The sheep are spending more time outside than they did when the temps were lingering around zero. The ram is in with the feeder lambs and getting fat, and the new lambs should start to arrive by mid March. I'm hoping to have everyone sheared by then--by someone other than me! We're going through more hay than I expected this year, so it might be time to start thinking about taking the feeder lambs over to Allen's.

I met the Craigs last week; they raise very nice Corriedales about 10 miles north of us. Ryan cares for and shows the sheep, and his dad, Gary, does livestock and other types of trading. Gary deals with several Amish families around Arthur, and he could probably help me find someone to shear, build fences, and put a loft in the barn.

I've just finished my first spinning commission. I spun enough yarn for a sweater in exchange for processed wool (not money), but it's a start. Nancy will get a pretty, bulky sweater in charcoal and white if she can find someone to knit it for her. She also gave me a very small spinning wheel. Her father made it for her, but she said she always felt it was too small. It's very nicely made, and it's particularly good for spinning cotton, but it has a problem with the axle that causes a slight bump every revolution of the wheel.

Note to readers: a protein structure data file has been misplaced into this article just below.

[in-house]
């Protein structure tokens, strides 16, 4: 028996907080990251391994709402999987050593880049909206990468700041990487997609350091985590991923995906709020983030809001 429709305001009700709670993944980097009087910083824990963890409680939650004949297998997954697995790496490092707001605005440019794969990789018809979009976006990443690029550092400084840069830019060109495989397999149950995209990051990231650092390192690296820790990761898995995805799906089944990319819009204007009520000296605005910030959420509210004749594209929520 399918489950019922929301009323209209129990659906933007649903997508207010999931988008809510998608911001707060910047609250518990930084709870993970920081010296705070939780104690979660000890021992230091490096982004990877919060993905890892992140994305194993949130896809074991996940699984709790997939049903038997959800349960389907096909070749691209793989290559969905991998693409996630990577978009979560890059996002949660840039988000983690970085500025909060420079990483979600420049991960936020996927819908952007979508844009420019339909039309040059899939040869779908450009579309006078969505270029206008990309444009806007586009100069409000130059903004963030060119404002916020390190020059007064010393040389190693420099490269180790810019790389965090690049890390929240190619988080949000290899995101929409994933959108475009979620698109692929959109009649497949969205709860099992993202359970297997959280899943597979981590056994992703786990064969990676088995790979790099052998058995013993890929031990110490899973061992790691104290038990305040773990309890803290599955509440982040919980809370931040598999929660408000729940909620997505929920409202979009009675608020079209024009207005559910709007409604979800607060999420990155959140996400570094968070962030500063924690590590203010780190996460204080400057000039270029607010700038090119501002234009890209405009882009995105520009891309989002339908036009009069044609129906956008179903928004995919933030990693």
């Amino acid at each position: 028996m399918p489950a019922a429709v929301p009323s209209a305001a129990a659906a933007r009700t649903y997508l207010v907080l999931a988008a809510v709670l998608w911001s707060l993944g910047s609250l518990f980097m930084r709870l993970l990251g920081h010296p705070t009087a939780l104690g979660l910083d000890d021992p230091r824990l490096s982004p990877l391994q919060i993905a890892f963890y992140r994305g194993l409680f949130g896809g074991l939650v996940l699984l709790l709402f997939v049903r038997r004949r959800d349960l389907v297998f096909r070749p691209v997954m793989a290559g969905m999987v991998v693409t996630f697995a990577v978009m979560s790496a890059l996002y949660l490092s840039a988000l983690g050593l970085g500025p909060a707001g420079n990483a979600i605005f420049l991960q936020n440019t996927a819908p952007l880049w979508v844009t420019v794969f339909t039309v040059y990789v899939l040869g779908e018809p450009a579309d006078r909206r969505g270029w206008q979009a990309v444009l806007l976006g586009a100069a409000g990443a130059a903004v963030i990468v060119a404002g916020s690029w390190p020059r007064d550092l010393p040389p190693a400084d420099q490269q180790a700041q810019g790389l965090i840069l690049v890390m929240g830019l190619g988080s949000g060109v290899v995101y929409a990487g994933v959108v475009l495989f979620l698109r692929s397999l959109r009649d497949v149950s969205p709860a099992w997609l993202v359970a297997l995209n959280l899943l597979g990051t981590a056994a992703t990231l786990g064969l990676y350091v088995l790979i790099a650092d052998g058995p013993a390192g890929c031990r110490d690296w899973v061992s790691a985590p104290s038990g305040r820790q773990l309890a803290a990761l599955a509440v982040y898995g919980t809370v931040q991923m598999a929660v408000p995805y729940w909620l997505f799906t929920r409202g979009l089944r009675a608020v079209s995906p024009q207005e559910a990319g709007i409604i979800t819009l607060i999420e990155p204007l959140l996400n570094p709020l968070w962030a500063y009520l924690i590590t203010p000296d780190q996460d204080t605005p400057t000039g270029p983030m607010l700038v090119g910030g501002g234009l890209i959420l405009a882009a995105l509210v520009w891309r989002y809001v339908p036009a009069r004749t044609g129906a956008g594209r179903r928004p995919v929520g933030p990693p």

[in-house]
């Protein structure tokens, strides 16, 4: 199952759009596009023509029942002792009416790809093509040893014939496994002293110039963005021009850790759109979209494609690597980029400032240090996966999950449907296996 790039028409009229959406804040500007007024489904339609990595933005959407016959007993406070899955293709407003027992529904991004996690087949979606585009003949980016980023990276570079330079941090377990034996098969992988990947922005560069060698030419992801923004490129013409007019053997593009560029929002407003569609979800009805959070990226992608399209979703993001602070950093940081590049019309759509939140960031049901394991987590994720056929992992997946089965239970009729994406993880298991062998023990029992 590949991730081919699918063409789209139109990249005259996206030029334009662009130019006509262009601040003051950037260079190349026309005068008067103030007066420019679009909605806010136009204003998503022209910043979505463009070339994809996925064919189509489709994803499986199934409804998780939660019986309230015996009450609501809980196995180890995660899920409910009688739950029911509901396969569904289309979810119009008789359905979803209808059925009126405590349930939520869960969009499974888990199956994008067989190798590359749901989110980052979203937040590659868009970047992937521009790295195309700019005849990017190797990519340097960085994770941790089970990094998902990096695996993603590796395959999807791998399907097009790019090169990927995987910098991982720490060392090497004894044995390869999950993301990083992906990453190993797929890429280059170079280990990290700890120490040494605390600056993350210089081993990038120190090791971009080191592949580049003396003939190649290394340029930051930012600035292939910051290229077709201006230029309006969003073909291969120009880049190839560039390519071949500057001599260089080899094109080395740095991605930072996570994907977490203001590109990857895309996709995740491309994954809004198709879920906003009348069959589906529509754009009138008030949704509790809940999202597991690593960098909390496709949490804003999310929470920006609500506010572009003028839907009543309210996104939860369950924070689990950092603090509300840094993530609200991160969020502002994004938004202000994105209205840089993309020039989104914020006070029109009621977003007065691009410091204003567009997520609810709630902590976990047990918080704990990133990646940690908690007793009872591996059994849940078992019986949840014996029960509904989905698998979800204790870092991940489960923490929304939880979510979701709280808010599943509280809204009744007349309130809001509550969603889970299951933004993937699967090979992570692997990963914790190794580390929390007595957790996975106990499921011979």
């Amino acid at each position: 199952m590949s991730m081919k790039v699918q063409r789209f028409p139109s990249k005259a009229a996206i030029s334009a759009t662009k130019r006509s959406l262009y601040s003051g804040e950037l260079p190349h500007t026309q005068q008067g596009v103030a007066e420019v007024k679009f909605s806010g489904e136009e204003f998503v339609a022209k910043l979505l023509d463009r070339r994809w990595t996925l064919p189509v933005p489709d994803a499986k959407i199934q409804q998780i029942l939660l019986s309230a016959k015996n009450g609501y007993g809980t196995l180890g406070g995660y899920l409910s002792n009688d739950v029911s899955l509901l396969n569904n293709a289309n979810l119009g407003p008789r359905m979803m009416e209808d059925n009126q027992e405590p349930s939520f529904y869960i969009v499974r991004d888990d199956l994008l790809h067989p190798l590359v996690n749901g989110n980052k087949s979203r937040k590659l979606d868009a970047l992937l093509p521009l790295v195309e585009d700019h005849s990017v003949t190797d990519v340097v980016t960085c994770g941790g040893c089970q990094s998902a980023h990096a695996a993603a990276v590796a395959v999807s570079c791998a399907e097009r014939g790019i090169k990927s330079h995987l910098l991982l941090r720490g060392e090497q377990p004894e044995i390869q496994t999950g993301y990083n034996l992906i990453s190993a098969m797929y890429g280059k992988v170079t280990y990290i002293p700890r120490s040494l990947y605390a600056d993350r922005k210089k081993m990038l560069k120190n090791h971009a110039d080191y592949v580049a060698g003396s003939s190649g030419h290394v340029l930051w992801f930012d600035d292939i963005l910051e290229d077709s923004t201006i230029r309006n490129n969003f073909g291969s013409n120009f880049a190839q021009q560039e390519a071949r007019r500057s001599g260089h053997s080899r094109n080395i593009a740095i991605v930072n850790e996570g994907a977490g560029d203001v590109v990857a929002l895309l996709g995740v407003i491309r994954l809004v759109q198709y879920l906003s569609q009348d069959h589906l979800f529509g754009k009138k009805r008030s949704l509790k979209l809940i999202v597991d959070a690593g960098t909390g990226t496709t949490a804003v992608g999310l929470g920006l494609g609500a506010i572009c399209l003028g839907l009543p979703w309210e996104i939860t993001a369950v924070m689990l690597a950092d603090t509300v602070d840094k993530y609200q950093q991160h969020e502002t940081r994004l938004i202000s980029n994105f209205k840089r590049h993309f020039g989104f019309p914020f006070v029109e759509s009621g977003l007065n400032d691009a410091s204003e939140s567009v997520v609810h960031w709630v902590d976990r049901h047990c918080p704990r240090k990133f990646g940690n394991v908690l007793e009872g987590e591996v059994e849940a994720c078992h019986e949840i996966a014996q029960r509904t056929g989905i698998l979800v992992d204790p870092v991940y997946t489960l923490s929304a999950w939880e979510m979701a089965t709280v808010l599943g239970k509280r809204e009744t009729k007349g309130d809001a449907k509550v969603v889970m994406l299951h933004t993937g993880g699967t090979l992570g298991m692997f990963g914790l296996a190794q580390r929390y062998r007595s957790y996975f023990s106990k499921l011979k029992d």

I was at the coop on Saturday, and ran into Rachel, Micah, and Kerianne. They came out to look at the farm last summer and expressed an interest in helping me process wool. Rachel followed up our chance meeting with an email, and we decided to get together here for a day of washing, carding, dyeing, and spinning wool in February. It will be fun to have their help, company, and creativity as we finish up last year's clip.